EIGHT CRITICALLY ENDAGERED HUMMINGBIRDS

Eight species of hummingbirds are on the "Critically Endangered" list compiled by the International Union for Conservation of Nature (IUCN). Critically Endangered means means there is a 50% chance these birds will be extinct in the next ten years.  One may already be extinct.

COLORFUL PUFFLEG (Eriocnemis mirabilis)

This bird is found in a very small area in Columbia's northern Andes mountains.  It is a very "colorful" bird with a black bill and pink feet, green gorget, blue belly and red and gold under the tail.  A reserve has been created to help this species survival.  

Photo by ProAves Columbia

GORGETED PUFFLEG (Eriocnemis isabellae)

This bird is found in the Choco region of southwestern Columbia.  It has a brilliant green gorget, blue feathers and puffs of white feathers on the legs.  It is endangered due to the cocaine trade, as much of their habitat had been razed and converted to coca farming.  

SAPPHIRE-BELLIED (Lepidopyga lilliae)

Less than 250 adults remain on the Caribbean coast of Colombia, mostly in Isla de Salamanca National Park or Ciénega Grande de Santa Marta.  The bill is black and red tipped with shiny green plumage above and blue below.  It has a blue-black forked tail.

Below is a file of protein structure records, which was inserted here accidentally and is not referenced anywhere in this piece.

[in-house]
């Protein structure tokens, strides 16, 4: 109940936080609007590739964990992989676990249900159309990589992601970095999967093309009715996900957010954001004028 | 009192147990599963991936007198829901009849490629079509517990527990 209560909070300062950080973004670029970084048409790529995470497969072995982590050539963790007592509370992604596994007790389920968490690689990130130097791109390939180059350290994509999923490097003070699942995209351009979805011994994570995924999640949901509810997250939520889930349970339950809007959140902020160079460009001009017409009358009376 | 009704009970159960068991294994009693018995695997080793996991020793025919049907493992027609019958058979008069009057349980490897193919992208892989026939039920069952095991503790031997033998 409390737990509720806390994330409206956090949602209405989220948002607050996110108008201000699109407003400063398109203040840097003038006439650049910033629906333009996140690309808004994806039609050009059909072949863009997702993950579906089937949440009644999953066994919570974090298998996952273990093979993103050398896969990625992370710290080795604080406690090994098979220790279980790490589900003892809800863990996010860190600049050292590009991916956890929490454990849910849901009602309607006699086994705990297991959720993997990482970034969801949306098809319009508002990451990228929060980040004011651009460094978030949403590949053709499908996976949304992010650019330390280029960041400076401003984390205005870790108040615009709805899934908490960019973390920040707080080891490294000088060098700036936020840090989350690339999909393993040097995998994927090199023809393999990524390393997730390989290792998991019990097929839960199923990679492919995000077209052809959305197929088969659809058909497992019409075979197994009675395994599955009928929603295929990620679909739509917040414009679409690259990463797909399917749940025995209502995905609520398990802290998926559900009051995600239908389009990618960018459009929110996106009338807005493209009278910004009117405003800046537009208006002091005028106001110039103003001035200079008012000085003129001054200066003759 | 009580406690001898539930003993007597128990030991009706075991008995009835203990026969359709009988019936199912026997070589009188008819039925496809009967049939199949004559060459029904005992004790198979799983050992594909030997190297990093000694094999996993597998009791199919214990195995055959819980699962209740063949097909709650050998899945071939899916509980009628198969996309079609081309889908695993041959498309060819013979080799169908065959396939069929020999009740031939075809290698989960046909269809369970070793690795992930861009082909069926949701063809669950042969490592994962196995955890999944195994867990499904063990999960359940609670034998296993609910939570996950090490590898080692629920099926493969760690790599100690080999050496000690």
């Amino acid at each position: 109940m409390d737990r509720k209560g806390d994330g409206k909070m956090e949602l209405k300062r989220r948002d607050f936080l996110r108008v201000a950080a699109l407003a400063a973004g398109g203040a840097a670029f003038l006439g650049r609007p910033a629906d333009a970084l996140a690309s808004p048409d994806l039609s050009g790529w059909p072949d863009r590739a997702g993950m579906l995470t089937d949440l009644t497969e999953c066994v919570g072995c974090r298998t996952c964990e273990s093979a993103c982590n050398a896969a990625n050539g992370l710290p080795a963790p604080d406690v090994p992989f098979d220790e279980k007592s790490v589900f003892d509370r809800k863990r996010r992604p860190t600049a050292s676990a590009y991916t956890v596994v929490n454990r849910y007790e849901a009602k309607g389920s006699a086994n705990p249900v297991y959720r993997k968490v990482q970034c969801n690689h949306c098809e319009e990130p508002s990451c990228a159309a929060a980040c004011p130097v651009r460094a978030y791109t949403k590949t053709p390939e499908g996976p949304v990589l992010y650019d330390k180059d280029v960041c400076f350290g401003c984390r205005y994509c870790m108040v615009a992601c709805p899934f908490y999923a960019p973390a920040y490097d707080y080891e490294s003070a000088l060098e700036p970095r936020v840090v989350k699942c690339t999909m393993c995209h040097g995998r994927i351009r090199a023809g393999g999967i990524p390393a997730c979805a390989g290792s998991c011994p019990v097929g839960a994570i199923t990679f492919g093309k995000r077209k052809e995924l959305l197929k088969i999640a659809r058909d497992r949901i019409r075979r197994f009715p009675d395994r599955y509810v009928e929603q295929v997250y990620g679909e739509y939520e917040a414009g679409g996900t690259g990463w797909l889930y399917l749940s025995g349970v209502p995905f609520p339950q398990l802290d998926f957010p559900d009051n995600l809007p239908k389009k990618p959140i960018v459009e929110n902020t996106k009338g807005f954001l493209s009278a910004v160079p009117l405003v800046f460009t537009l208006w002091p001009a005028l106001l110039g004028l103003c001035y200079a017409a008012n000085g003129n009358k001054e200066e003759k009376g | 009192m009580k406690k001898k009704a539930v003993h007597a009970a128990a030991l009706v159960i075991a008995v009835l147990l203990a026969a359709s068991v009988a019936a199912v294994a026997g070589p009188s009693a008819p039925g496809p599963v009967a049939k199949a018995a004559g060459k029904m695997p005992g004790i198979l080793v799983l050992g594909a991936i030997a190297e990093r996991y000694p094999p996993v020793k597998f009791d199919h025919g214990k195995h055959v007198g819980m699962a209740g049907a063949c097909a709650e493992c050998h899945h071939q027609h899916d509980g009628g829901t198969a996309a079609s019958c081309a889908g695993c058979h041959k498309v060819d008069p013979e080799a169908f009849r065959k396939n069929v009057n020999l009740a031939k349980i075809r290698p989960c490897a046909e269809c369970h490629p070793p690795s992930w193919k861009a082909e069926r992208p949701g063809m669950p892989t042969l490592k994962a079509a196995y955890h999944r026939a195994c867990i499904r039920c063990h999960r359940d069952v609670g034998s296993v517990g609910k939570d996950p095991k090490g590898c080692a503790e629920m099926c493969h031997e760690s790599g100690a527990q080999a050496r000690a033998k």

Photo by Alejandro Bayer Tamayo (Wikimedia commons)

DUSKY STARFRONTLET (Coeligena orina)

This bird was thought to be extinct but was rediscovered in 2004 in the Colibri del Sol Bird Reserve.  The bird is black with a metallic green sheen.

Photo by Gina Nichol (used with permission)

TURQUOISE-THROATED PUFFLEG or Godin's Puffleg (Eriocnemis godini)

There have been no confirmed sightings since the 19th century.  If any remain, the population is tiny.  This hummingbird is mostly golden-green with bluish-green rump, faint blue throat and violet undertail coverts.  It has a blue-black forked tail. The bird was native to Ecuador and Columbia.

Print of the Eriocnemis godini from A Monograph of the Trochilidae, or family of humming-birds, 6 volumes, large folio (1849-87)d by J. Gould.

SHORT-CRESTED COQUETTE (Lophornis brachylophus)

This bird is endemic to Mexico and remains in a tiny area of the Sierra Madre del Sur.  It's habitat is unprotected and being cleared for agriculture.

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BLACK-BREASTED PUFFLEG (Eriocnemis nigrivestis)

This bird is found only on the Northwestern slopes of the Pichincha volcano in Ecuador.  It prefers high altitude and doesn't come lower than 9,000 feet.  They have white leg puffs and purple gorgets.  The male is dark and the female is bronzy green with a blueish rump.

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JUAN FERNANDEZ FIRECROWN (Sephanoides fernandensis)

This bird is endemic to the Isla Robinson Crusoe, an island belonging to Chile.  It is bright orange with a reddish-yellow crown and dusky flight feathers.  The male almost completely red and the female is green and white with a blue patch on her crown.  The male and female are so dissimilar that they were thought to be separate species.  They are threatened by the expansion of an invasive plant species, cats and competition with the other hummingbird found on the island.

Photo by Héctor Gutiérrez Guzmán (Wikimedia Commons)

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